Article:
Letters to the Editor
BY John Lilly
April 23-29, 2006 Issue | Posted 4/24/06 at 11:00 AM
It’s Engage in a Landslide
The editorial challenging us to engage in the world around us was one of the best explanations I have read of why we must think to grow in faith (“Cave, Flirt, Duck — or Engage,” April 2-8). I have passed it around to several colleagues.
I am an eighth-grade religion teacher, and this is exactly what I’ve tried to challenge my students to think about. When we studied virtue, I assigned a review of ordinary television shows. They were to look for one virtuous or vicious action corresponding to each of the theological and cardinal virtues, and explain how it was or was not virtuous.
The students and I were surprised at the number of virtuous actions they were able to find. There was certainly vice, which we talked about, but in almost every category (except perhaps faith and hope), the number of virtuous actions found was greater. The students learned to think critically about the messages they received from television, rather than dismiss the messages or embrace them without understanding.
Your editorial in the April 2-8 issue (“Cave, Flirt, Duck — or Engage) contained much grist for reflection and discussion, and its main points were certainly valid, but there were a few less-than-valid statements along the way. A few brief points:
We who belong to the Church ought best to compare what we do with what Christ did and, while he certainly engaged both followers and enemies, he also did what you would describe as “ducking” (with regards to the Pharisees, for instance). Some “worldly” people are “wounded people in need of healing” but many others (Hitler and bin Laden are the most obvious examples) can and should be viewed as “threats.”
Regarding “the Church’s opposition to war and capital punishment”: The Church has never opposed war or capital punishment per se. This type of media spin on Church teaching is to be expected in secular publications, but it sure was unfortunate to see in the Register! The Catechism makes clear that capital punishment is licit under certain circumstances, and Church tradition has deemed it permissible for 20 centuries. The same is true for war. Not long before he became Pope, then-Cardinal Ratzinger made clear that “there can be legitimate disagreement among Catholics about war or capital punishment.” Many people misled by the secular media now think that the Church “opposes war and capital punishment” (and therefore itself for 99.9% of its 2000 year history), but they are wrong.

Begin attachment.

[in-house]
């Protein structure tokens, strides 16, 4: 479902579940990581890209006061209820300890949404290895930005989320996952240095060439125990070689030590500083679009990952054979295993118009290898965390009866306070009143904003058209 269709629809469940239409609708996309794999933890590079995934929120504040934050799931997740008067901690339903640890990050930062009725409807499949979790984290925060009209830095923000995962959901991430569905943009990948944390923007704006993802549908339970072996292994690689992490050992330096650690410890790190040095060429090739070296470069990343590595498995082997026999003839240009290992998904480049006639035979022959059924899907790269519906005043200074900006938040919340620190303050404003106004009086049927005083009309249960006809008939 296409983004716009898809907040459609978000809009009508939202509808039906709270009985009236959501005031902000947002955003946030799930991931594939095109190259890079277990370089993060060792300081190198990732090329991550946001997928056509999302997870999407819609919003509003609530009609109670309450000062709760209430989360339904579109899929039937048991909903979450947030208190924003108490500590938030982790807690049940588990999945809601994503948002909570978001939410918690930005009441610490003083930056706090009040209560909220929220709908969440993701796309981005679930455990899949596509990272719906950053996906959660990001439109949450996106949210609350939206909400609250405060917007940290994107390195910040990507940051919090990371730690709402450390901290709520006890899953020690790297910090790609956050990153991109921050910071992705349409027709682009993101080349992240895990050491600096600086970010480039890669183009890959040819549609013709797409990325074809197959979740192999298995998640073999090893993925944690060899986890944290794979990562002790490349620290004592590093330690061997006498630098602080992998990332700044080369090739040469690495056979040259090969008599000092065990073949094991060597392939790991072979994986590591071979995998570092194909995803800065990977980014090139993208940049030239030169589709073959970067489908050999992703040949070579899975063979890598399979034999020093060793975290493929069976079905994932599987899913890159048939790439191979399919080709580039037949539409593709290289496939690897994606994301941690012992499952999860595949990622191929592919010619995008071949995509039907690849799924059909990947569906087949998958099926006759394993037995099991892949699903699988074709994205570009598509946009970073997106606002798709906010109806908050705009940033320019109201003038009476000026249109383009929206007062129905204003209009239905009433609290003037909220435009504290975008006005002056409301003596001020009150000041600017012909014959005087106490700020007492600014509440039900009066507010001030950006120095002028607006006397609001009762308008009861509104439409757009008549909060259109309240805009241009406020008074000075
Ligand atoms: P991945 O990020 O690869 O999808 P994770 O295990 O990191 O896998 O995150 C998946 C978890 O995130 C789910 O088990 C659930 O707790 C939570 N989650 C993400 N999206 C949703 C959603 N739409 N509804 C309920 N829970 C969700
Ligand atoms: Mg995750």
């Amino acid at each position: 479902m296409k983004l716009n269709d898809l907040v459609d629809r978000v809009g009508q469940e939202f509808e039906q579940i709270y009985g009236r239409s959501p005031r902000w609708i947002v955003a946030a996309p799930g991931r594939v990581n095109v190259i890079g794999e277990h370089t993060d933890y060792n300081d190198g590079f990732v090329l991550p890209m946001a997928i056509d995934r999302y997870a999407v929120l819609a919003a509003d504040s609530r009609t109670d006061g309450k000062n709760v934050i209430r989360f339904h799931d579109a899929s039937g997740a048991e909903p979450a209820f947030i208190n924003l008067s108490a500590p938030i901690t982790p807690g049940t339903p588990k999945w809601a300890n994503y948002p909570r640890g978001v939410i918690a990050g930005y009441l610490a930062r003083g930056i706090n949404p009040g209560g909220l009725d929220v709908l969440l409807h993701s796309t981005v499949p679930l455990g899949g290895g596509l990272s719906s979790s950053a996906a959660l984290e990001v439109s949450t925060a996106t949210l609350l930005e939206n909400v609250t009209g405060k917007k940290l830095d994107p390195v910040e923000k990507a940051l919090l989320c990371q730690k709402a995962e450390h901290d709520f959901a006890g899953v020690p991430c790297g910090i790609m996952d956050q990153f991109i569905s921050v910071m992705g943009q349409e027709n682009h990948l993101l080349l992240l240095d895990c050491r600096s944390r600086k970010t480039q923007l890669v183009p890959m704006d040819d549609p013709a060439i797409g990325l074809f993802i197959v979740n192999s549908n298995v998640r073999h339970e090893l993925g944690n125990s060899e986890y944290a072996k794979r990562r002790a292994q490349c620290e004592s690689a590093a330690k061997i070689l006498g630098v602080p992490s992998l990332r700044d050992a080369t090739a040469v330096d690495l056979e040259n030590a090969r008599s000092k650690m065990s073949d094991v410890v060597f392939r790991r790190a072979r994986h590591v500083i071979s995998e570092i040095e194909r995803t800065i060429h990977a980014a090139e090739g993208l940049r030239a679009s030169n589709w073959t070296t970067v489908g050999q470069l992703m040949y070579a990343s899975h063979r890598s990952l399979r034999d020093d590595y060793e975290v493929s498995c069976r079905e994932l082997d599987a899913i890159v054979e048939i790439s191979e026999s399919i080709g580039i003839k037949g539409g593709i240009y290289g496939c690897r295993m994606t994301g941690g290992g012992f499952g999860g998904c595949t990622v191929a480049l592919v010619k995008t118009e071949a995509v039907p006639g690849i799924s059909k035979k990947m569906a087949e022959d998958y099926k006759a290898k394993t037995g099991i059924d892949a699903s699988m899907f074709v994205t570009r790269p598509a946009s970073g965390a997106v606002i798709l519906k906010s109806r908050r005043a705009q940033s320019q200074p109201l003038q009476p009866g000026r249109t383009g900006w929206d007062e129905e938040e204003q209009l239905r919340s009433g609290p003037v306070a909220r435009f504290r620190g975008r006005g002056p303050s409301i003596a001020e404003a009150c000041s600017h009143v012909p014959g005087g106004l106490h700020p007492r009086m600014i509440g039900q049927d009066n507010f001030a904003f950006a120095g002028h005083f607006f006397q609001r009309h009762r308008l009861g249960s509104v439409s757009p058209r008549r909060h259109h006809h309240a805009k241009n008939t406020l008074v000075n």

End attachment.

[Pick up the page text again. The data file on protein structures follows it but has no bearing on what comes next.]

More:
As an addendum to the point above: It is widely and falsely claimed that the Holy Father “opposed” the Iraq War. While it is true that he tried to prevent it from starting, once it actually became a war (in April of 2003), neither he nor then-Cardinal Ratzinger made so much as one public statement against it. I know because I have challenged some of the most vocal proponents of this false view (e.g., the editor of New Oxford Review) to produce one quotation from the Holy Father from April 2003 or later that opposes or condemns the Iraq War, and my challenge has never been met.
Finally, regarding “God so loved the world”: This is true enough for God, but his followers are clearly called to be “against the world.” The Bible (especially, but not only, the Gospel of John) also describes Satan as the prince of this world, meaning that, until the Second Coming, the world is what C.S. Lewis aptly described as “enemy-occupied territory.” One could also state the theological truism that God loves Satan (as he loves all his creatures), but that doesn’t mean that we should.
It seemed as if your editorial proposed an “either/or” where as “both/and” would have been more correct. Christ established the Church to spread his faith to the world both by engaging the world and separating itself from the world. Remember the Scriptural injunction to be “in” the world but not “of” it?
Well, I’ve said my piece. I
continue to enjoy the Register, even when I argue with it!
Larry A. Carstens
In her column titled “Malleable Motherhood” (Spirit & Life, April 2-8), Gina Giambrone argued that mothers should be applauded for nurturing their families and avoiding anything that threatens the duty and privilege of being a mother. I agree. The context of “Malleable Motherhood” was somewhat of an extension of her previous article “Mom Is Racing With God” (Feb. 5-11), in which she applauded Rebecca Dussault, an Olympic athlete who is also a Catholic mom.
Although I agree with Gina’s position on applauding mothers who put their families first while maintaining what Gina calls a “secondary vocation” (in this case Olympic skiing), I don’t necessarily agree with the overall context of the original article and Gina’s response. Applauding a mom for skiing while mothering (not mothering while skiing) is good, yet it seems to reinforce the current culture’s incorrect opinion: A mom with a “secondary vocation” is better than a mom without one.